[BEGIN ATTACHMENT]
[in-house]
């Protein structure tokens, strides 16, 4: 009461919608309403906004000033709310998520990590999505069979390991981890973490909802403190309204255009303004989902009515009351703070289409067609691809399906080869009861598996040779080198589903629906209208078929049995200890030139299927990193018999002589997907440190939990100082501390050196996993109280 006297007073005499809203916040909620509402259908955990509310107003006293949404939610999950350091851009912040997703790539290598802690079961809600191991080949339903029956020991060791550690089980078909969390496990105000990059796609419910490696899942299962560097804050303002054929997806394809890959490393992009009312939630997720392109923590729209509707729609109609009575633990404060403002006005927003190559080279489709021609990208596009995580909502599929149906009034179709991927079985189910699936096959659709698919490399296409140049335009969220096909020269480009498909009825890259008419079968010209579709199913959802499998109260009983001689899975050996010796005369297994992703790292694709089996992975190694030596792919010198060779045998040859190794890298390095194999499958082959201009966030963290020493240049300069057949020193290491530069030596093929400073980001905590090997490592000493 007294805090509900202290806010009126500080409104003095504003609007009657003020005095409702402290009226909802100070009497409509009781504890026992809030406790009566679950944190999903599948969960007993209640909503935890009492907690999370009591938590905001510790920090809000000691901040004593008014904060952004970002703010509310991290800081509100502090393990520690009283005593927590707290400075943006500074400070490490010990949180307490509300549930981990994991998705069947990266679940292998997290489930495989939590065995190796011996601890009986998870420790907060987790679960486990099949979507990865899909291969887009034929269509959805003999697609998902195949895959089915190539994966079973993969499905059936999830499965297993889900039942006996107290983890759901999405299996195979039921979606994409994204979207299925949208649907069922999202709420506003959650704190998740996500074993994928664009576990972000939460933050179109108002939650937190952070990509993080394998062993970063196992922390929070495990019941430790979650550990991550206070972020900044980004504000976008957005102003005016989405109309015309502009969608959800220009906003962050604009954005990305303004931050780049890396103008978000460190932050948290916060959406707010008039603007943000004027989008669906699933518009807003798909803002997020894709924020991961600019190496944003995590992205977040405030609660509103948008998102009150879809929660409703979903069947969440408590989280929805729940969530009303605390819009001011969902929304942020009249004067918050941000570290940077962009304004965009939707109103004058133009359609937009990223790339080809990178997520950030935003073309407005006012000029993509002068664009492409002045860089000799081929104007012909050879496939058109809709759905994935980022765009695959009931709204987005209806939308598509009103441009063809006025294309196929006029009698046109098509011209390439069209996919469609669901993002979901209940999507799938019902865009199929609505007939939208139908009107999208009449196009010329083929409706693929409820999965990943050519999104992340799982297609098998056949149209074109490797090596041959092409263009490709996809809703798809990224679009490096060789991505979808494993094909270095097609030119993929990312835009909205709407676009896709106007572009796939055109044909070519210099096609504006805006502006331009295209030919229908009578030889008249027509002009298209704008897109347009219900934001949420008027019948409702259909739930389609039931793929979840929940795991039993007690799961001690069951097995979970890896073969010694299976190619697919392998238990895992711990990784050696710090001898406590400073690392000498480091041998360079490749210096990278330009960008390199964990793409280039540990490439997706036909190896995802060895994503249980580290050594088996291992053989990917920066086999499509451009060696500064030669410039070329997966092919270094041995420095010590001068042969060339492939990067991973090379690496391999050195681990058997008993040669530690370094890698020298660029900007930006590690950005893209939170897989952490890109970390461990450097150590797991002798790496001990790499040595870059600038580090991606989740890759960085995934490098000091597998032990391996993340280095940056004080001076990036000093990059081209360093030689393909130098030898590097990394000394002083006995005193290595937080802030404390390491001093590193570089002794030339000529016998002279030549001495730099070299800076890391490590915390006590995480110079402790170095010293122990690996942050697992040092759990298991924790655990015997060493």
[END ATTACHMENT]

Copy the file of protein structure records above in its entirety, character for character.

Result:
[in-house]
């Protein structure tokens, strides 16, 4: 009461919608309403906004000033709310998520990590999505069979390991981890973490909802403190309204255009303004989902009515009351703070289409067609691809399906080869009861598996040779080198589903629906209208078929049995200890030139299927990193018999002589997907440190939990100082501390050196996993109280 006297007073005499809203916040909620509402259908955990509310107003006293949404939610999950350091851009912040997703790539290598802690079961809600191991080949339903029956020991060791550690089980078909969390496990105000990059796609419910490696899942299962560097804050303002054929997806394809890959490393992009009312939630997720392109923590729209509707729609109609009575633990404060403002006005927003190559080279489709021609990208596009995580909502599929149906009034179709991927079985189910699936096959659709698919490399296409140049335009969220096909020269480009498909009825890259008419079968010209579709199913959802499998109260009983001689899975050996010796005369297994992703790292694709089996992975190694030596792919010198060779045998040859190794890298390095194999499958082959201009966030963290020493240049300069057949020193290491530069030596093929400073980001905590090997490592000493 007294805090509900202290806010009126500080409104003095504003609007009657003020005095409702402290009226909802100070009497409509009781504890026992809030406790009566679950944190999903599948969960007993209640909503935890009492907690999370009591938590905001510790920090809000000691901040004593008014904060952004970002703010509310991290800081509100502090393990520690009283005593927590707290400075943006500074400070490490010990949180307490509300549930981990994991998705069947990266679940292998997290489930495989939590065995190796011996601890009986998870420790907060987790679960486990099949979507990865899909291969887009034929269509959805003999697609998902195949895959089915190539994966079973993969499905059936999830499965297993889900039942006996107290983890759901999405299996195979039921979606994409994204979207299925949208649907069922999202709420506003959650704190998740996500074993994928664009576990972000939460933050179109108002939650937190952070990509993080394998062993970063196992922390929070495990019941430790979650550990991550206070972020900044980004504000976008957005102003005016989405109309015309502009969608959800220009906003962050604009954005990305303004931050780049890396103008978000460190932050948290916060959406707010008039603007943000004027989008669906699933518009807003798909803002997020894709924020991961600019190496944003995590992205977040405030609660509103948008998102009150879809929660409703979903069947969440408590989280929805729940969530009303605390819009001011969902929304942020009249004067918050941000570290940077962009304004965009939707109103004058133009359609937009990223790339080809990178997520950030935003073309407005006012000029993509002068664009492409002045860089000799081929104007012909050879496939058109809709759905994935980022765009695959009931709204987005209806939308598509009103441009063809006025294309196929006029009698046109098509011209390439069209996919469609669901993002979901209940999507799938019902865009199929609505007939939208139908009107999208009449196009010329083929409706693929409820999965990943050519999104992340799982297609098998056949149209074109490797090596041959092409263009490709996809809703798809990224679009490096060789991505979808494993094909270095097609030119993929990312835009909205709407676009896709106007572009796939055109044909070519210099096609504006805006502006331009295209030919229908009578030889008249027509002009298209704008897109347009219900934001949420008027019948409702259909739930389609039931793929979840929940795991039993007690799961001690069951097995979970890896073969010694299976190619697919392998238990895992711990990784050696710090001898406590400073690392000498480091041998360079490749210096990278330009960008390199964990793409280039540990490439997706036909190896995802060895994503249980580290050594088996291992053989990917920066086999499509451009060696500064030669410039070329997966092919270094041995420095010590001068042969060339492939990067991973090379690496391999050195681990058997008993040669530690370094890698020298660029900007930006590690950005893209939170897989952490890109970390461990450097150590797991002798790496001990790499040595870059600038580090991606989740890759960085995934490098000091597998032990391996993340280095940056004080001076990036000093990059081209360093030689393909130098030898590097990394000394002083006995005193290595937080802030404390390491001093590193570089002794030339000529016998002279030549001495730099070299800076890391490590915390006590995480110079402790170095010293122990690996942050697992040092759990298991924790655990015997060493």